(15C) Runge-Kutta 4th order method
06-23-2015, 06:25 PM (This post was last modified: 06-15-2017 01:18 PM by Gene.)
Post: #1
 Thomas Klemm Senior Member Posts: 2,115 Joined: Dec 2013
(15C) Runge-Kutta 4th order method
This program is from a post by Valentin Albillo in the old forum:
Small HP calc versus MATHEMATICA ! [LONG]

Code:
001 - 42,21,11  LBL A       013 -    44  3  STO 3       025 -    45  1  RCL 1       037 -    32  2  GSB 2 002 -    44  0  STO 0       014 -    32  0  GSB 0       026 -    42 31  PSE         038 - 44,40, 3  STO+ 3 003 -       33  R↓          015 -    32  0  GSB 0       027 -    45  2  RCL 2       039 -    43 32  RTN 004 -    43 32  RTN         016 - 45,40, 2  RCL+ 2      028 -    42 31  PSE         040 - 42,21, 2  LBL 2 005 - 42,21,12  LBL B       017 -    45  0  RCL 0       029 -    22  1  GTO 1       041 - 45,40, 1  RCL+ 1 006 -    44  1  STO 1       018 -    32  2  GSB 2       030 - 42,21, 0  LBL 0       042 -    32 13  GSB C 007 -       34  x<>y        019 -    45  3  RCL 3       031 -        2  2           043 - 45,20, 0  RCL× 0 008 -    44  2  STO 2       020 -        6  6           032 -       10  ÷           044 - 44,40, 3  STO+ 3 009 - 42,21, 1  LBL 1       021 -       10  ÷           033 - 45,40, 2  RCL+ 2      045 -    43 32  RTN 010 -       34  x<>y        022 - 44,40, 2  STO+ 2      034 -    45  0  RCL 0       046 - 42,21,13  LBL C 011 -    32 13  GSB C       023 -    45  0  RCL 0       035 -        2  2           047 -    43 32  RTN 012 - 45,20, 0  RCL× 0      024 - 44,40, 1  STO+ 1      036 -       10  ÷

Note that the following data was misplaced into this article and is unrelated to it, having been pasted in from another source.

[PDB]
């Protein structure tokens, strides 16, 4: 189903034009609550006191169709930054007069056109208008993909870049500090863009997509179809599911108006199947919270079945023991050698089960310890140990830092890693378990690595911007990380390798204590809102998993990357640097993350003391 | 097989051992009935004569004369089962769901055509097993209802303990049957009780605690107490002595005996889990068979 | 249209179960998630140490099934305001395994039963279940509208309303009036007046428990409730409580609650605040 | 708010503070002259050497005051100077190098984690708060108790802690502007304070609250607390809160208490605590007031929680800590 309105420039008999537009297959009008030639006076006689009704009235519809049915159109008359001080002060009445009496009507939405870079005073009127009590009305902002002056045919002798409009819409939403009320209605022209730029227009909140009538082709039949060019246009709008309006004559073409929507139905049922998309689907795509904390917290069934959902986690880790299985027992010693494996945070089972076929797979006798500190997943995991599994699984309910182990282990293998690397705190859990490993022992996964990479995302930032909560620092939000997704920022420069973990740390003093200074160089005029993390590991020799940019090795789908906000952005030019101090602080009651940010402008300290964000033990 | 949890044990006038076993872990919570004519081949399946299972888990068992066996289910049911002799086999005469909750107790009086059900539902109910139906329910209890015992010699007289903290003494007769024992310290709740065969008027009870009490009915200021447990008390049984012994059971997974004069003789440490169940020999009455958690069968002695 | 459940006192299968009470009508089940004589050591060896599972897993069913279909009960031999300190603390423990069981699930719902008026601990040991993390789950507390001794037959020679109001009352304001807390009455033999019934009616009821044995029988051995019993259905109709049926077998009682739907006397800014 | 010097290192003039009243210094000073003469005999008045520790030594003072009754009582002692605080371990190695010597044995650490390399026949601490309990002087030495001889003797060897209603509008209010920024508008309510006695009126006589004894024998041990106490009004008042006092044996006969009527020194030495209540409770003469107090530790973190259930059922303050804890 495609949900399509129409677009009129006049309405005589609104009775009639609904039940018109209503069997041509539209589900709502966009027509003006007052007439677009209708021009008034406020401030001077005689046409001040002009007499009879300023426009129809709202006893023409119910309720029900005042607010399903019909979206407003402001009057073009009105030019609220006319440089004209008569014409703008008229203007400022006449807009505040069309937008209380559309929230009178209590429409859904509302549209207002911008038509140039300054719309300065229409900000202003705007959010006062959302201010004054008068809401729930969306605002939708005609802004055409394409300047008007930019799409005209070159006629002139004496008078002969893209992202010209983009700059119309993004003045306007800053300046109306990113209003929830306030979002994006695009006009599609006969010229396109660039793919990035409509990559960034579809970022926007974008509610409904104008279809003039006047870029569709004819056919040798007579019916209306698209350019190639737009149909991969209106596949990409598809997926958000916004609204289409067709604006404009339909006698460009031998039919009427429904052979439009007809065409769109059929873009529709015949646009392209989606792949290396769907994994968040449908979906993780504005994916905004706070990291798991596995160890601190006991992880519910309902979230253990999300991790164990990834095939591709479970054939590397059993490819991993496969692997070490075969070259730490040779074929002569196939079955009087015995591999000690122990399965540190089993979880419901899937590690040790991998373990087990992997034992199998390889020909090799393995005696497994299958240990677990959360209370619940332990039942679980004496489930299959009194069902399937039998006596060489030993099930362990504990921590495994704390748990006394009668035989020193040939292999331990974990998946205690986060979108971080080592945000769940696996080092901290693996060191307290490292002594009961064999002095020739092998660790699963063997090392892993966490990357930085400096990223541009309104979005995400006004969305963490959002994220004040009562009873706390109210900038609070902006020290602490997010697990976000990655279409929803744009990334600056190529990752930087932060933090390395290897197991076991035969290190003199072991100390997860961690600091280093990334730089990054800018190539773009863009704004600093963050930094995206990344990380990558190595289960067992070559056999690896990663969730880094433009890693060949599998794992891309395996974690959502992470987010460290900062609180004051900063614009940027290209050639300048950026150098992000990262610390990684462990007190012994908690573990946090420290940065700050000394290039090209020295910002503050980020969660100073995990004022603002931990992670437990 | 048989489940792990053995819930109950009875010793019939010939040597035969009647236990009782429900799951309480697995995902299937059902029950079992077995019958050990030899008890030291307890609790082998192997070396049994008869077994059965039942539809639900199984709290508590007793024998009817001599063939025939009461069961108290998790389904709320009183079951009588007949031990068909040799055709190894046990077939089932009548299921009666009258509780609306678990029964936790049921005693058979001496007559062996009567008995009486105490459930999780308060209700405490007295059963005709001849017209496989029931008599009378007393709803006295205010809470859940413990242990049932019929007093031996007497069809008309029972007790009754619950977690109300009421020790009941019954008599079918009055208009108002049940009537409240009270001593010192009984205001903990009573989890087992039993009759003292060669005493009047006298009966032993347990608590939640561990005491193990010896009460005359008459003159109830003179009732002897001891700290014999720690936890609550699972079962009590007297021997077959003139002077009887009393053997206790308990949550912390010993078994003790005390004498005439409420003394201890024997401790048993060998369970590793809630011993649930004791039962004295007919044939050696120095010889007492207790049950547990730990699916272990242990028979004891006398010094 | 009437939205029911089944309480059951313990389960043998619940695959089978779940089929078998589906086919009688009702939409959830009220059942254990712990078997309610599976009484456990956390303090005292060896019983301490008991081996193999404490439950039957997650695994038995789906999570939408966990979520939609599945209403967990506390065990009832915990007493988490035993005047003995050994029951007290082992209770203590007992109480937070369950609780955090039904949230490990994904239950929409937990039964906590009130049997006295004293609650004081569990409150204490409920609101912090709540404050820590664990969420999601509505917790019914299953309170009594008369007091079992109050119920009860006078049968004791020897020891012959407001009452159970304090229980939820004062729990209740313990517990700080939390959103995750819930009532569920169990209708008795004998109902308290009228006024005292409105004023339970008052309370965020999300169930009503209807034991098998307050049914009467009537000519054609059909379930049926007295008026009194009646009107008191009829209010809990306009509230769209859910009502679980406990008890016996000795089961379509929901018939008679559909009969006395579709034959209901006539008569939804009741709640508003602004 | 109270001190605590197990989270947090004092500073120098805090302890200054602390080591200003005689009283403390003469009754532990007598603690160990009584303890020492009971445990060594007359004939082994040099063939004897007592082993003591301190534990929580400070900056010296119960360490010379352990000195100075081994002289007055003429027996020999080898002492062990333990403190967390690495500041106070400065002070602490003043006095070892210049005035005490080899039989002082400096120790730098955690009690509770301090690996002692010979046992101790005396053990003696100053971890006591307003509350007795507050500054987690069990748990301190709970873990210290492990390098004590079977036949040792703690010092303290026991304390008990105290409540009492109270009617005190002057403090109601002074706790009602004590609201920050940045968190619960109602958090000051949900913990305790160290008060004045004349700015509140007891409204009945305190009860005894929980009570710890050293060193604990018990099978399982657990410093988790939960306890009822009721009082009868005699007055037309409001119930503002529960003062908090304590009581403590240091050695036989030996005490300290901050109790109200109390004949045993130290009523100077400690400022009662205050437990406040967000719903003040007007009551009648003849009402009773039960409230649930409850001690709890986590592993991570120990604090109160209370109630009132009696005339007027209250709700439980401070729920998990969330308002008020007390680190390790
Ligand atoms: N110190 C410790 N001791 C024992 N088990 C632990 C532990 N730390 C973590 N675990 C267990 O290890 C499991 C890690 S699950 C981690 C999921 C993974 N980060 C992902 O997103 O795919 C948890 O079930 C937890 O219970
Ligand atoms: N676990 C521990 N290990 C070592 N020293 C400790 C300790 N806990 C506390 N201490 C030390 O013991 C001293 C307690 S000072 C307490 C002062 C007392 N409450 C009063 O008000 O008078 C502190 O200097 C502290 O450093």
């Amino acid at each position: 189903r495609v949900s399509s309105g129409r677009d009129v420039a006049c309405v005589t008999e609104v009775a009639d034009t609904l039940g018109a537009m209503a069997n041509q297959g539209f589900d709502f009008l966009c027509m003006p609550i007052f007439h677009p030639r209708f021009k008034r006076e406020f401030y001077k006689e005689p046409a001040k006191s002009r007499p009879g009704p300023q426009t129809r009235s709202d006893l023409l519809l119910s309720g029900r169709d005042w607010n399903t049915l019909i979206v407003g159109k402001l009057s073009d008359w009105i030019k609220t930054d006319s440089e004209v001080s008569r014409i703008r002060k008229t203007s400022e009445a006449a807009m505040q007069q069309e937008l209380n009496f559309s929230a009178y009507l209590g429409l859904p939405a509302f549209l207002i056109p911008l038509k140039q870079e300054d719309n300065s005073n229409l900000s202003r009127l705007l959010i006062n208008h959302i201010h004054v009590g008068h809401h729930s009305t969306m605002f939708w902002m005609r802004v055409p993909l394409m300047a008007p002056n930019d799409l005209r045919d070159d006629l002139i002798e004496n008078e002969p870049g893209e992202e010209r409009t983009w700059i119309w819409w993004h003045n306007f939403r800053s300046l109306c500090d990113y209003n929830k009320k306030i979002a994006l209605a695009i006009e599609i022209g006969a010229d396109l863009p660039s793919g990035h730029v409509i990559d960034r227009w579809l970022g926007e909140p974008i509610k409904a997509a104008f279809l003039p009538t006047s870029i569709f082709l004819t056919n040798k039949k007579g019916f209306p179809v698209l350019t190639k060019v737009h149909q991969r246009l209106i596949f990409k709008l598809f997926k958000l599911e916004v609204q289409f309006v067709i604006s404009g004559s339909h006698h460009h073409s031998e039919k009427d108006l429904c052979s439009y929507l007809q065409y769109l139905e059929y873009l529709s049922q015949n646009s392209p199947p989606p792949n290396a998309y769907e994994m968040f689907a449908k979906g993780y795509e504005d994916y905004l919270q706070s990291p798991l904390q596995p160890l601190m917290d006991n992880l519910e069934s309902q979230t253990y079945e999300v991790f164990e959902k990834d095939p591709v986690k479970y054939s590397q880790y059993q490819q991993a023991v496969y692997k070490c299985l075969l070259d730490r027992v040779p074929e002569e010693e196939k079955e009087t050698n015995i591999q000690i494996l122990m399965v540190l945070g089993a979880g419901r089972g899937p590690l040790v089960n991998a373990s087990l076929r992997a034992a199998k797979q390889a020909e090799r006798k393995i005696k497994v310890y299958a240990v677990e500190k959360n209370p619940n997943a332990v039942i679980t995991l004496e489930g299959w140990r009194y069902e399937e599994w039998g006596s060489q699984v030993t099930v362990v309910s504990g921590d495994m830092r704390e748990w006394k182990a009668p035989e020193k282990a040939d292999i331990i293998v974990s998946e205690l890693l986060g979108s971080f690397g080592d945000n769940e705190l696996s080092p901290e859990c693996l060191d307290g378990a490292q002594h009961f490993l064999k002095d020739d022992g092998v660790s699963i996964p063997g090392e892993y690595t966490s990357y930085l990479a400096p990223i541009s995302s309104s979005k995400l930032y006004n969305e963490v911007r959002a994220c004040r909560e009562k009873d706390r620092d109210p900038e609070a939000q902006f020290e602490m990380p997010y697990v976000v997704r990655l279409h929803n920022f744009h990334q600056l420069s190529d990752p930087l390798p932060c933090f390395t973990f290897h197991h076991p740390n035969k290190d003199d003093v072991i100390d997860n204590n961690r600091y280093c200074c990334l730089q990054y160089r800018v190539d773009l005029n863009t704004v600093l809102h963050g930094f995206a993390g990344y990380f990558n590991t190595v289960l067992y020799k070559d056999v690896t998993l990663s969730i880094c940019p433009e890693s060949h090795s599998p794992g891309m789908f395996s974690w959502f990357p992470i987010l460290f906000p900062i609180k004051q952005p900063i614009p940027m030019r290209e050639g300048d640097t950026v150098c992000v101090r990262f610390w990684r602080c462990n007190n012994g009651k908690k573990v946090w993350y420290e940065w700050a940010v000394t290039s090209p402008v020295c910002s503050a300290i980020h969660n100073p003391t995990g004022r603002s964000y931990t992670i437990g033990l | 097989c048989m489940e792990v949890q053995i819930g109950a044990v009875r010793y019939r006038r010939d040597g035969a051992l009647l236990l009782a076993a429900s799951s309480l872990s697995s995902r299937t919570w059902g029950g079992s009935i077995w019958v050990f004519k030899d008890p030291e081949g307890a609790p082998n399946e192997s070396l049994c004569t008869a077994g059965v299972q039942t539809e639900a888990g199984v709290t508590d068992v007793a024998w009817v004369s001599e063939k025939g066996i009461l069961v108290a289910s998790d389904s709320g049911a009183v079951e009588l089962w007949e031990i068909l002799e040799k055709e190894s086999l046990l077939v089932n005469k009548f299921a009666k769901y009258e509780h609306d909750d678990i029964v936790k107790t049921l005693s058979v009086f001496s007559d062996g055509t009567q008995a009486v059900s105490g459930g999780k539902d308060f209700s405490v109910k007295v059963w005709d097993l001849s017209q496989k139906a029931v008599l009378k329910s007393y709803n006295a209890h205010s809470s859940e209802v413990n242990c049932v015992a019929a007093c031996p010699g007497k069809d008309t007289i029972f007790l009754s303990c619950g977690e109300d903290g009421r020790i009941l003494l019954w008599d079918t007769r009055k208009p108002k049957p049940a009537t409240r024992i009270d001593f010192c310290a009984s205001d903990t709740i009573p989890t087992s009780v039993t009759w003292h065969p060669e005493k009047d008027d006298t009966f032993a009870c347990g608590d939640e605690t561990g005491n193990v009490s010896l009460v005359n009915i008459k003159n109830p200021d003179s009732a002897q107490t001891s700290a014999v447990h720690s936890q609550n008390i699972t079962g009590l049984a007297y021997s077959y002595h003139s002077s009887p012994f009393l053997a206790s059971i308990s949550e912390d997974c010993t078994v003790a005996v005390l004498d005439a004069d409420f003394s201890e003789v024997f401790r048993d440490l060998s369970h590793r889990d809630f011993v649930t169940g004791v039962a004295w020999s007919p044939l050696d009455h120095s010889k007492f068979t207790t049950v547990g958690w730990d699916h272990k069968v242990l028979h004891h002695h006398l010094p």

Example:
Quote:Given the equation $${y}' = x^2 + y^2$$, with $$y(0) = 0$$, find an accurate value for $$y(2)$$.

It turns out that there is a singularity near $$x = 2$$ which can be removed using a change of variable: $$y = \tan(z)$$

$${z}' = \frac{x^2 + \tan^2(z)}{1 + \tan^2(z)}$$

The initial condition is: $$z(0) = 0$$

This differential equation is programmed under LBL C:
Code:
046 - 42,21,13  LBL C 047 -    43 11  x² 048 -       34  x<>y 049 -       25  TAN 050 -    43 11  x² 051 -       40  + 052 -        1  1 053 -    43 36  LSTx 054 -       40  + 055 -       10  ÷ 056 -    43 32  RTN

In RAD mode, using $$h = 0.1$$, then $$h = 0.05$$, we get:

$$\begin{array}{l l l} \hline\hline x & y (h=0.1) & y (h=0.05) \\ \hline 0 & 0 & 0 \\ 1 & 0.3368811 & 0.3368813 \\ 1.7 & 1.2463033 & 1.2463031 \\ 1.8 & 1.3606417 & 1.3606412 \\ 1.9 & 1.4666491 & 1.4666485 \\ 2.0 & 1.5676491 & 1.5676489 \\ \hline \end{array}$$

This clearly shows that the singularity has been effectively removed, so we've got:

z(2) = 1.5676489

and thus:

y(2) = tan(z(2)) = 317.7225457

Attached File(s)